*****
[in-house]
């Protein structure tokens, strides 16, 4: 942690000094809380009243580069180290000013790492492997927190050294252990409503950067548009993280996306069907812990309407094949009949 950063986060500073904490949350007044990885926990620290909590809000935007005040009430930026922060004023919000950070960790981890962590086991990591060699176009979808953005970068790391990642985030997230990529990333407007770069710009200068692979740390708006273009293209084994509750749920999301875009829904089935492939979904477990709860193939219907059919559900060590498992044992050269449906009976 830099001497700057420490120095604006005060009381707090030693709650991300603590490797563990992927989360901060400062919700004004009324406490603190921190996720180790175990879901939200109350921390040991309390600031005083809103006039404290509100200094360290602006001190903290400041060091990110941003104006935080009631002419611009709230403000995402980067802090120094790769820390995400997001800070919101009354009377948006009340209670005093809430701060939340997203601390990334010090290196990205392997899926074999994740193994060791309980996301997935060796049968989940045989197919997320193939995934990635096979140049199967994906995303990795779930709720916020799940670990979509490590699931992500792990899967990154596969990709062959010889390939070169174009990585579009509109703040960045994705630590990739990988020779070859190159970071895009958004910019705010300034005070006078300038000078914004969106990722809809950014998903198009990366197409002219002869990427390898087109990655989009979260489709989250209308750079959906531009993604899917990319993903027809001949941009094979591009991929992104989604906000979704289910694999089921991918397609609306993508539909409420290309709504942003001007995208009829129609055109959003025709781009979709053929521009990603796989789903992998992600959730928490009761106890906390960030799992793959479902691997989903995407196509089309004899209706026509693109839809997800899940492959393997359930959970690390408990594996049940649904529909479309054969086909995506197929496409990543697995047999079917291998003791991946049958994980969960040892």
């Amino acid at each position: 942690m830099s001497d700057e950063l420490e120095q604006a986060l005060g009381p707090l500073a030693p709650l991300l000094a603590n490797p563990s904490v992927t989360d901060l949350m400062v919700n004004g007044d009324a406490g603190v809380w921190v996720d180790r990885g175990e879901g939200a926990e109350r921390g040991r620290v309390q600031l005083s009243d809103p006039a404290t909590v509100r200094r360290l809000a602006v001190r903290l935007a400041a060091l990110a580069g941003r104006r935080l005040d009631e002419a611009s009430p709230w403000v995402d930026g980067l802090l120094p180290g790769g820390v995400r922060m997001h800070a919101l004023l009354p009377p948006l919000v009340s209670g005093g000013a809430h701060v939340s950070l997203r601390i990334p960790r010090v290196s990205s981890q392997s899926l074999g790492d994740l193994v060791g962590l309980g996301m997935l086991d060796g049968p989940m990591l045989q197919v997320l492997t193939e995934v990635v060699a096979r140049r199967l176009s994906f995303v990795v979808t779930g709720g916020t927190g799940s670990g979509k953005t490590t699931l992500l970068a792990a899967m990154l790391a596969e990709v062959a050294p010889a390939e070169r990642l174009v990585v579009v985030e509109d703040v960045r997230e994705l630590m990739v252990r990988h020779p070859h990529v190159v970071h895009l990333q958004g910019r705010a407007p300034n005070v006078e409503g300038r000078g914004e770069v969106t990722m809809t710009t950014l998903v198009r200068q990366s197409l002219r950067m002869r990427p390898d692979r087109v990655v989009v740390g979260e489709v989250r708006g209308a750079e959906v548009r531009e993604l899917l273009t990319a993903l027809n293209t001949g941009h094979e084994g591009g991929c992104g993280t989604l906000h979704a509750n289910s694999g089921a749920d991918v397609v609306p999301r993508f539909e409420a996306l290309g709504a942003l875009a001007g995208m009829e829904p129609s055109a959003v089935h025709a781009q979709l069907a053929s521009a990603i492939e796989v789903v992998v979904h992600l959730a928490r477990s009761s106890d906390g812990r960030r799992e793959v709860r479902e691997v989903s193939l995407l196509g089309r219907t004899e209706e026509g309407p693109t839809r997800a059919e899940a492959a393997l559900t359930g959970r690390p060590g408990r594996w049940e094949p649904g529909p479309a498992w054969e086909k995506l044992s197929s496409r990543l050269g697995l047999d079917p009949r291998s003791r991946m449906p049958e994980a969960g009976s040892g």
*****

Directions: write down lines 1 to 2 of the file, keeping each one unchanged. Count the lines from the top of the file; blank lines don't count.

[in-house]
């Protein structure tokens, strides 16, 4: 942690000094809380009243580069180290000013790492492997927190050294252990409503950067548009993280996306069907812990309407094949009949 950063986060500073904490949350007044990885926990620290909590809000935007005040009430930026922060004023919000950070960790981890962590086991990591060699176009979808953005970068790391990642985030997230990529990333407007770069710009200068692979740390708006273009293209084994509750749920999301875009829904089935492939979904477990709860193939219907059919559900060590498992044992050269449906009976 830099001497700057420490120095604006005060009381707090030693709650991300603590490797563990992927989360901060400062919700004004009324406490603190921190996720180790175990879901939200109350921390040991309390600031005083809103006039404290509100200094360290602006001190903290400041060091990110941003104006935080009631002419611009709230403000995402980067802090120094790769820390995400997001800070919101009354009377948006009340209670005093809430701060939340997203601390990334010090290196990205392997899926074999994740193994060791309980996301997935060796049968989940045989197919997320193939995934990635096979140049199967994906995303990795779930709720916020799940670990979509490590699931992500792990899967990154596969990709062959010889390939070169174009990585579009509109703040960045994705630590990739990988020779070859190159970071895009958004910019705010300034005070006078300038000078914004969106990722809809950014998903198009990366197409002219002869990427390898087109990655989009979260489709989250209308750079959906531009993604899917990319993903027809001949941009094979591009991929992104989604906000979704289910694999089921991918397609609306993508539909409420290309709504942003001007995208009829129609055109959003025709781009979709053929521009990603796989789903992998992600959730928490009761106890906390960030799992793959479902691997989903995407196509089309004899209706026509693109839809997800899940492959393997359930959970690390408990594996049940649904529909479309054969086909995506197929496409990543697995047999079917291998003791991946049958994980969960040892």